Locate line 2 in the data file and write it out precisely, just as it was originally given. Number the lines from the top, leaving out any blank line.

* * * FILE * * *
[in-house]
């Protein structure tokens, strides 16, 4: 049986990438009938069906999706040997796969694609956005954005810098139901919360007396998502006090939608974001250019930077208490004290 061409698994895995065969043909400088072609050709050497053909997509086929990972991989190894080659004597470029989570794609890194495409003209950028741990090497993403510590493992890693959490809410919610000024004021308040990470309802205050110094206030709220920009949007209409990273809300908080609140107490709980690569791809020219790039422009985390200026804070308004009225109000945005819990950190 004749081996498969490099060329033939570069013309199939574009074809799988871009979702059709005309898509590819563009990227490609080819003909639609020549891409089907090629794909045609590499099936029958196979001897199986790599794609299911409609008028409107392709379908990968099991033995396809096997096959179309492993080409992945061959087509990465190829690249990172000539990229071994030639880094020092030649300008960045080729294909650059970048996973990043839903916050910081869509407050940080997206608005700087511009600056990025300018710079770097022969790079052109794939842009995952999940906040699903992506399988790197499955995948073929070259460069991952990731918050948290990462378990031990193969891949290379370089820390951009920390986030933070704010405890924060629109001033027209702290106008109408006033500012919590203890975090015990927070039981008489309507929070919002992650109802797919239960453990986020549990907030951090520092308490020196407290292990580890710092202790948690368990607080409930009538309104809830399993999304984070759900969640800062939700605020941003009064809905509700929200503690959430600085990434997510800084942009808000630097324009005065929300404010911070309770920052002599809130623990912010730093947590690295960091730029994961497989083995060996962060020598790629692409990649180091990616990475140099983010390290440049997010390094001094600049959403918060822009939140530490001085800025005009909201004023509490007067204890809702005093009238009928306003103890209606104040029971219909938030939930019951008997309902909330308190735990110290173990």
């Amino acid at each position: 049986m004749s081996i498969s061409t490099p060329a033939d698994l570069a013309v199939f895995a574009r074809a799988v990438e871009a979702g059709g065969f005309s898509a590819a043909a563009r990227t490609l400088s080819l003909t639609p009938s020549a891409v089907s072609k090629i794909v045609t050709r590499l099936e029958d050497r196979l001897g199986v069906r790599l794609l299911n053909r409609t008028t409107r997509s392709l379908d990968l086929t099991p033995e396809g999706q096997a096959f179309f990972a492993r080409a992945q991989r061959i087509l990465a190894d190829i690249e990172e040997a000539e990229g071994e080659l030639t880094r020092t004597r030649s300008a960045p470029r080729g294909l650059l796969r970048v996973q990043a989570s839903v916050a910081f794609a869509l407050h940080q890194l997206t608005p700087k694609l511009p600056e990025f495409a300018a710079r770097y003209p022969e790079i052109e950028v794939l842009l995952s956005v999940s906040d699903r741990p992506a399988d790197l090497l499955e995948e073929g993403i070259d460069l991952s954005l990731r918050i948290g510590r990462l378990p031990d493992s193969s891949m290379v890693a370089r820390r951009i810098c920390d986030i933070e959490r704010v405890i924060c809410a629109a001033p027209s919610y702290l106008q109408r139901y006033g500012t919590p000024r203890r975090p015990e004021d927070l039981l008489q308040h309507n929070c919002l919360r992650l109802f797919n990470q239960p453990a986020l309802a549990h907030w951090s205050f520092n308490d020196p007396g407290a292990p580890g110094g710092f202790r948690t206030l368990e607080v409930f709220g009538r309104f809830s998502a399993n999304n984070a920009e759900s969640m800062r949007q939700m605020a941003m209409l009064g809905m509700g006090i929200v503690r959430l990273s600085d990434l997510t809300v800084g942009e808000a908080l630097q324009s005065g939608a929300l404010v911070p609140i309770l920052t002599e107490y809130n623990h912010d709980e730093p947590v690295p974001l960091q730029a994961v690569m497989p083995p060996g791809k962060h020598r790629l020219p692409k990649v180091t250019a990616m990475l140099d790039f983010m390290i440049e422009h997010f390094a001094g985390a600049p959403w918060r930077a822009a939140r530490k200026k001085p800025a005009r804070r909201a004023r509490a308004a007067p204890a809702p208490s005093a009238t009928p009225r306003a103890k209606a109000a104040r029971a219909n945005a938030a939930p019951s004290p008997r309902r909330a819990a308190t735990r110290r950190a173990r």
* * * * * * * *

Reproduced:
């Protein structure tokens, strides 16, 4: 049986990438009938069906999706040997796969694609956005954005810098139901919360007396998502006090939608974001250019930077208490004290 061409698994895995065969043909400088072609050709050497053909997509086929990972991989190894080659004597470029989570794609890194495409003209950028741990090497993403510590493992890693959490809410919610000024004021308040990470309802205050110094206030709220920009949007209409990273809300908080609140107490709980690569791809020219790039422009985390200026804070308004009225109000945005819990950190 004749081996498969490099060329033939570069013309199939574009074809799988871009979702059709005309898509590819563009990227490609080819003909639609020549891409089907090629794909045609590499099936029958196979001897199986790599794609299911409609008028409107392709379908990968099991033995396809096997096959179309492993080409992945061959087509990465190829690249990172000539990229071994030639880094020092030649300008960045080729294909650059970048996973990043839903916050910081869509407050940080997206608005700087511009600056990025300018710079770097022969790079052109794939842009995952999940906040699903992506399988790197499955995948073929070259460069991952990731918050948290990462378990031990193969891949290379370089820390951009920390986030933070704010405890924060629109001033027209702290106008109408006033500012919590203890975090015990927070039981008489309507929070919002992650109802797919239960453990986020549990907030951090520092308490020196407290292990580890710092202790948690368990607080409930009538309104809830399993999304984070759900969640800062939700605020941003009064809905509700929200503690959430600085990434997510800084942009808000630097324009005065929300404010911070309770920052002599809130623990912010730093947590690295960091730029994961497989083995060996962060020598790629692409990649180091990616990475140099983010390290440049997010390094001094600049959403918060822009939140530490001085800025005009909201004023509490007067204890809702005093009238009928306003103890209606104040029971219909938030939930019951008997309902909330308190735990110290173990």